Justin Taylor notes that President Obama, by implication, seems to have endorsed the following claims in his statement on abortion on the anniversary of Roe v. Wade:
1. The will of the stronger is the rule of law.
2. Women are congenitally inferior and need the availability of certain medical procedures that require the killing of an innocent to stand on equal footing with men.
The first claim, while he doesn't endorse it in general and certainly resists it in many cases, does seem to me to be true of his view of abortion. The stronger get to decide for the weaker whether their lives are worth living. Now this is softened because Obama's view of abortion is derived from his view that this is to compensate for women's being less strong than men and thus needing the availability of this procedure to prevent the will of the stronger ruling. So it's sort of ironic that he would advocate on the next level down (women with respect to their fetal children) the exact principle he seems to want to resist on the higher level (women with respect to men). It is a little strange, though, to think that social injustice on one level can be fought by introducing a social injustice with an uncontroversially weaker group.
His move to justify the first claim seems to me to rely on the second claim. I think Frank Beckwith's comment, that Justin included in an update to the post, is correct to say that such a view amounts to a pretty severe form of male chauvinism. One of the things I find refreshing in third-wave versions of feminism is their insistence that women should be recognized as good in what they are without having to compare them with male standards to consider them successful or expecting them to have to be like men in every way to be equal. Pro-life feminists have recognized that most abortion rhetoric, including comments like the President's speech on this occasion, runs contrary to seeing women as equal. Even if I were to grant some of the pro-choice arguments, I'd be loath to accept those that begin with the premise that women simply are inferior and thus need to be compensated for that by giving them permission to end the lives of their own offspring so they can be equal to men. That's not an argument that I could ever see myself appreciating even if I were convinced that there's nothing wrong with abortion.
I'm sure some will object to what I'm saying here by pointing out that pro-choice positions don't accept full moral status for the fetus. Given that, it follows that there need not be the kind of concern for the fetus that would make it a case of the stronger taking advantage of the weaker. While that's true of the standard pro-choice position, it doesn't help with the second observation, since that doesn't rely on the wrongness of abortion but on a view of women's equality. Also, it's not available to President Obama, since his view on abortion is that he doesn't know if it's wrong because he isn't qualified to try to figure that out. He doesn't let that get in the way of allowing something that, for all he knows, might be morally horrific, so I'm not sure his view is all that coherent (if indeed he's being honest about his claim that he doesn't have a view). But one thing is clear. He can't, without contradicting his clear statements in the past, respond to the first claim by asserting that a fetus has no or relatively small moral claim to a right to life.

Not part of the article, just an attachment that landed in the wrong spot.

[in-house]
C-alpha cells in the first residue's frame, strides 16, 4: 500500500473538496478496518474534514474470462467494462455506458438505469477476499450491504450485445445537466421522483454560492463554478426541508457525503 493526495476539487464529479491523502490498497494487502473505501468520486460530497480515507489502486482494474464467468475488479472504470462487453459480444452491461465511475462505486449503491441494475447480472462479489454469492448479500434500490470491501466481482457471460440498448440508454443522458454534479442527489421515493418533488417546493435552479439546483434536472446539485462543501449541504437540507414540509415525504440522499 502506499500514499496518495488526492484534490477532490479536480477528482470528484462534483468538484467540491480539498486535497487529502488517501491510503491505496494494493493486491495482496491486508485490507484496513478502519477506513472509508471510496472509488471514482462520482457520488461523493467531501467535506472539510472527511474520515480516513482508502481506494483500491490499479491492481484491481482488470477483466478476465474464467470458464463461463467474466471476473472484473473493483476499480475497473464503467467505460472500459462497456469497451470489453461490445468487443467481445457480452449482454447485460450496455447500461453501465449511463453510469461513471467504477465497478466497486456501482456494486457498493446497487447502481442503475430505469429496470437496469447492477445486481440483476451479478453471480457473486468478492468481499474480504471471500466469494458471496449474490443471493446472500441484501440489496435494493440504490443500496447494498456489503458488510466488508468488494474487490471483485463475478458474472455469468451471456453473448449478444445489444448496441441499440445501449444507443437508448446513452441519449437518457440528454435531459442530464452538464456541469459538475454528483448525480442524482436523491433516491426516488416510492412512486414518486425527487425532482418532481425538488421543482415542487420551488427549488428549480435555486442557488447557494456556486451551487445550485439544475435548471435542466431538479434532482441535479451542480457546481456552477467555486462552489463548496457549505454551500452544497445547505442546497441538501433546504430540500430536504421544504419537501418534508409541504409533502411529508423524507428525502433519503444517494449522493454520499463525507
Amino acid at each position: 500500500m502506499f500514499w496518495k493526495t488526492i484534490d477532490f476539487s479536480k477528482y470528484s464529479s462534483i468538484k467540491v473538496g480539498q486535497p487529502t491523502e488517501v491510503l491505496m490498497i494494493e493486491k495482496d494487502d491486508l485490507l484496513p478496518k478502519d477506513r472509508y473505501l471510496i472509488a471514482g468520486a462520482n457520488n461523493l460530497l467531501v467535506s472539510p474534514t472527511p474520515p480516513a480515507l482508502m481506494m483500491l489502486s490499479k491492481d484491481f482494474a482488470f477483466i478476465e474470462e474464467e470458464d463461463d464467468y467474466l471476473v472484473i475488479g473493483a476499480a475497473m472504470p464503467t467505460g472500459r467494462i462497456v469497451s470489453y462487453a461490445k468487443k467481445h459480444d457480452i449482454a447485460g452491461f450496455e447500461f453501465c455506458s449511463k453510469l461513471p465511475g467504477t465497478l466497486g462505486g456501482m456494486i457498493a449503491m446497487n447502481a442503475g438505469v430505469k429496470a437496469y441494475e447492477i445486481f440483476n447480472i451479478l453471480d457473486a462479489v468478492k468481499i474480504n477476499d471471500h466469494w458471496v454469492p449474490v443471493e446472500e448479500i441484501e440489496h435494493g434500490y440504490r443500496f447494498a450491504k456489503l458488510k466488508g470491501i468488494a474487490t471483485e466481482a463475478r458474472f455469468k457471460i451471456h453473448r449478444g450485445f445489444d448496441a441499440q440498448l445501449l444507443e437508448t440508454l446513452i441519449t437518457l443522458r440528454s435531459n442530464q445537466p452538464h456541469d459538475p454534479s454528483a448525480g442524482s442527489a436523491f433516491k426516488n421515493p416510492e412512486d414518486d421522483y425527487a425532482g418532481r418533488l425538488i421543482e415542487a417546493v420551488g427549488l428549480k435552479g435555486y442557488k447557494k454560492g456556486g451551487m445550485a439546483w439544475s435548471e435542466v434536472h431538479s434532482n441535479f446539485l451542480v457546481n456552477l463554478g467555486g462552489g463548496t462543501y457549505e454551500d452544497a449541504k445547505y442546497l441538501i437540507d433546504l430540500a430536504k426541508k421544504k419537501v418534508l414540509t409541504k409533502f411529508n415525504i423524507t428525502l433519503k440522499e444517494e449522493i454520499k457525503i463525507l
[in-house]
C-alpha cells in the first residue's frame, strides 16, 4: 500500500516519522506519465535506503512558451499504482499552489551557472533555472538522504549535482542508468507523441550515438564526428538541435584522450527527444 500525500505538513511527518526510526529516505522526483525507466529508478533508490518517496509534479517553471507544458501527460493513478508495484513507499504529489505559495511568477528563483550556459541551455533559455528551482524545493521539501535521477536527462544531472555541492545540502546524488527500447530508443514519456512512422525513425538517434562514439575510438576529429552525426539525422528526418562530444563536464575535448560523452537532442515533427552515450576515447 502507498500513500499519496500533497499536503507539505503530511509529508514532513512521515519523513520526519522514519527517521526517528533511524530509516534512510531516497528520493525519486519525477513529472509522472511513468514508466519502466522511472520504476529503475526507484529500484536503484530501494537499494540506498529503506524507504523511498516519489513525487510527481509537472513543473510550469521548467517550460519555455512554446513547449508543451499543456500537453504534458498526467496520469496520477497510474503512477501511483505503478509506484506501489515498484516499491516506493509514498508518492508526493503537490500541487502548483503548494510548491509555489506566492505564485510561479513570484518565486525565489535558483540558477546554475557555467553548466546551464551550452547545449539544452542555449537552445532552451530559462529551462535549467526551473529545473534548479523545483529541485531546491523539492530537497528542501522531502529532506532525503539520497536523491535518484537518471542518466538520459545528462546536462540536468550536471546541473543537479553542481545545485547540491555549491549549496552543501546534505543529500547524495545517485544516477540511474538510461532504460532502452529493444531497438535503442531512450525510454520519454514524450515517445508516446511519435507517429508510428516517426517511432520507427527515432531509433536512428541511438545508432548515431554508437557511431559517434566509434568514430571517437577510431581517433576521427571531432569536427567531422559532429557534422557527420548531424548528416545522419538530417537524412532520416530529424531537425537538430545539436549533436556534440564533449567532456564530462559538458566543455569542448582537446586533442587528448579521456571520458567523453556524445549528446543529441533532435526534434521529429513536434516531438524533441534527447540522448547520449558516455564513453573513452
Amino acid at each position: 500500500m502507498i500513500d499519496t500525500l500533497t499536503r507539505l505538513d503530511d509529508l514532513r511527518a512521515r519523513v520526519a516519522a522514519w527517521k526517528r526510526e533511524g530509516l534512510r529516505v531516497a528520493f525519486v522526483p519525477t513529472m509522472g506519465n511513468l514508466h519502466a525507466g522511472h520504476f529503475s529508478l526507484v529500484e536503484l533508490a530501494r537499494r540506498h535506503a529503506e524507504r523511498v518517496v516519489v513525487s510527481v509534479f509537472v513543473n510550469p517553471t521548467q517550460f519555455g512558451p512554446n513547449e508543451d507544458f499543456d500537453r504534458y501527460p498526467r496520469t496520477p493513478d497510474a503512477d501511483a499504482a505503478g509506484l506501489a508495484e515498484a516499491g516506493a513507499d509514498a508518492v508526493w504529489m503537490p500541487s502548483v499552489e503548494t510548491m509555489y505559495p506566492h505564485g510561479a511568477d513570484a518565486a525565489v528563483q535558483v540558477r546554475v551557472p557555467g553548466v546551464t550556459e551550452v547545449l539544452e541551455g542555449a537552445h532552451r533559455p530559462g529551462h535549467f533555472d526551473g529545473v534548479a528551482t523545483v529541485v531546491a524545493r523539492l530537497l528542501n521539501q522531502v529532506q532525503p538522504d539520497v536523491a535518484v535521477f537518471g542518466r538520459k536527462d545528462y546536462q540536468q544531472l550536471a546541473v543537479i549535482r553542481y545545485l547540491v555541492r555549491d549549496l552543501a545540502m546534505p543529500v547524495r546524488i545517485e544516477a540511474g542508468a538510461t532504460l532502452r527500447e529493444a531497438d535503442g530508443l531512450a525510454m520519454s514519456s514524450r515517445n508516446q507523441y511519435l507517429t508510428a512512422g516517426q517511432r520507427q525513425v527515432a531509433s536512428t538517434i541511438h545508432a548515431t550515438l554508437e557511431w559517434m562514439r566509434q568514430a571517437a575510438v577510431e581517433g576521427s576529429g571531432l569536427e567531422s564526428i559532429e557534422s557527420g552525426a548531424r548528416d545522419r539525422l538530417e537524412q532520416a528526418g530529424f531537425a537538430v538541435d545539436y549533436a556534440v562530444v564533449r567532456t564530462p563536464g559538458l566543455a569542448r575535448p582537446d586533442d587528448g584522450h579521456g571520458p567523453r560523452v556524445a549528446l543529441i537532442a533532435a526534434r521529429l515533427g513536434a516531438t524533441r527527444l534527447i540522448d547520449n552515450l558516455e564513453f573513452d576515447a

I'm certainly hoping he's going to be a better President than I expected him to be during the campaign. For the sake of this country, I want him to succeed at the good things he's trying to do and hope he has good ideas that will move the country in a better direction on many fronts. But on this issue all I can do is pray he has a miraculous change of heart. His support for a bill that will surely increase the number of abortions, while insisting repeatedly that he wants to make abortion safe, legal, and rare strikes me as typical politician's rhetoric to play to both sides while not occupying a middle ground at all, something not at all consistent with his image of moving away from such dishonesty. Perhaps there will be ways that his administration will bring needed change to the U.S. government. There are enough warning signs about his reform message conflicting with his choices for his cabinet that I'm wondering if he's going to manage to maintain his reform image at all. Two cabinet appointees who I thought were demonstraqbly unqualified in their respective positions because of immoral behavior related to their specialty (Geithner and Holder) were approved, and two more (Richardson and Daschle) withdrew in the face of corruption complaints. That's a pretty high number for the Hope and Change messiah. But there's still hope that he'll introduce some significant positive changes given some of the refreshing moves he's made already, even if his record so far also raises some serious concerns.
But one thing I've become sure of. On this issue at least, he's either very confused (i.e. intellectually dishonest within his own mind) or obfuscating (i.e. rhetorically dishonest with the public), and I see little hope of the bi-partisan cooperation he was proclaiming on this issue when he courted the evangelical vote if he continues to support a bill that will remove most ways of legislatively restricting instances of abortion, restrictions most of the nation agrees with. I contend that he's not honoring the sense of moderation that he appealed to in order to get elected when he takes that kind of extreme view.